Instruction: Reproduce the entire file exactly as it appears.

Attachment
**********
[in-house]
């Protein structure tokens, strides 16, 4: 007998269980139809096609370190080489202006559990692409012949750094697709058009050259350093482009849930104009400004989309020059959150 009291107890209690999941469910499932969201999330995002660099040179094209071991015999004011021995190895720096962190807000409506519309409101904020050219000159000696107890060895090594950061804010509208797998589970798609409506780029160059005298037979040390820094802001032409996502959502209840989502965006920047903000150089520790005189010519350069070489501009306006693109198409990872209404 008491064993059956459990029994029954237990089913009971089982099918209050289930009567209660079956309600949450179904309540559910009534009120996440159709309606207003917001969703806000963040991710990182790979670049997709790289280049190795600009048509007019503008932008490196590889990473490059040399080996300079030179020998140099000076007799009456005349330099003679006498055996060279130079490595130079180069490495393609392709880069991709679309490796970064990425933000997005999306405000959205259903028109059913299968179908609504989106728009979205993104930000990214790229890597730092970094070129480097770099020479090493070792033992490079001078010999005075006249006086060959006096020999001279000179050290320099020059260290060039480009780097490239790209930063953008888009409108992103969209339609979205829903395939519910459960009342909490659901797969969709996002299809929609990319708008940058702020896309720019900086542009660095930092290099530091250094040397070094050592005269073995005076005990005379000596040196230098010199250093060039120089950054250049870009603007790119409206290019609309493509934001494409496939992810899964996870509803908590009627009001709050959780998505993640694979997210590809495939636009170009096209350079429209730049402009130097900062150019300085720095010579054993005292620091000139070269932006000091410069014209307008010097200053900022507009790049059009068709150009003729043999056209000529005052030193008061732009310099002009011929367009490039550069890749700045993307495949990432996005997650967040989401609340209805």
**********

[in-house]
């Protein structure tokens, strides 16, 4: 007998269980139809096609370190080489202006559990692409012949750094697709058009050259350093482009849930104009400004989309020059959150 009291107890209690999941469910499932969201999330995002660099040179094209071991015999004011021995190895720096962190807000409506519309409101904020050219000159000696107890060895090594950061804010509208797998589970798609409506780029160059005298037979040390820094802001032409996502959502209840989502965006920047903000150089520790005189010519350069070489501009306006693109198409990872209404 008491064993059956459990029994029954237990089913009971089982099918209050289930009567209660079956309600949450179904309540559910009534009120996440159709309606207003917001969703806000963040991710990182790979670049997709790289280049190795600009048509007019503008932008490196590889990473490059040399080996300079030179020998140099000076007799009456005349330099003679006498055996060279130079490595130079180069490495393609392709880069991709679309490796970064990425933000997005999306405000959205259903028109059913299968179908609504989106728009979205993104930000990214790229890597730092970094070129480097770099020479090493070792033992490079001078010999005075006249006086060959006096020999001279000179050290320099020059260290060039480009780097490239790209930063953008888009409108992103969209339609979205829903395939519910459960009342909490659901797969969709996002299809929609990319708008940058702020896309720019900086542009660095930092290099530091250094040397070094050592005269073995005076005990005379000596040196230098010199250093060039120089950054250049870009603007790119409206290019609309493509934001494409496939992810899964996870509803908590009627009001709050959780998505993640694979997210590809495939636009170009096209350079429209730049402009130097900062150019300085720095010579054993005292620091000139070269932006000091410069014209307008010097200053900022507009790049059009068709150009003729043999056209000529005052030193008061732009310099002009011929367009490039550069890749700045993307495949990432996005997650967040989401609340209805």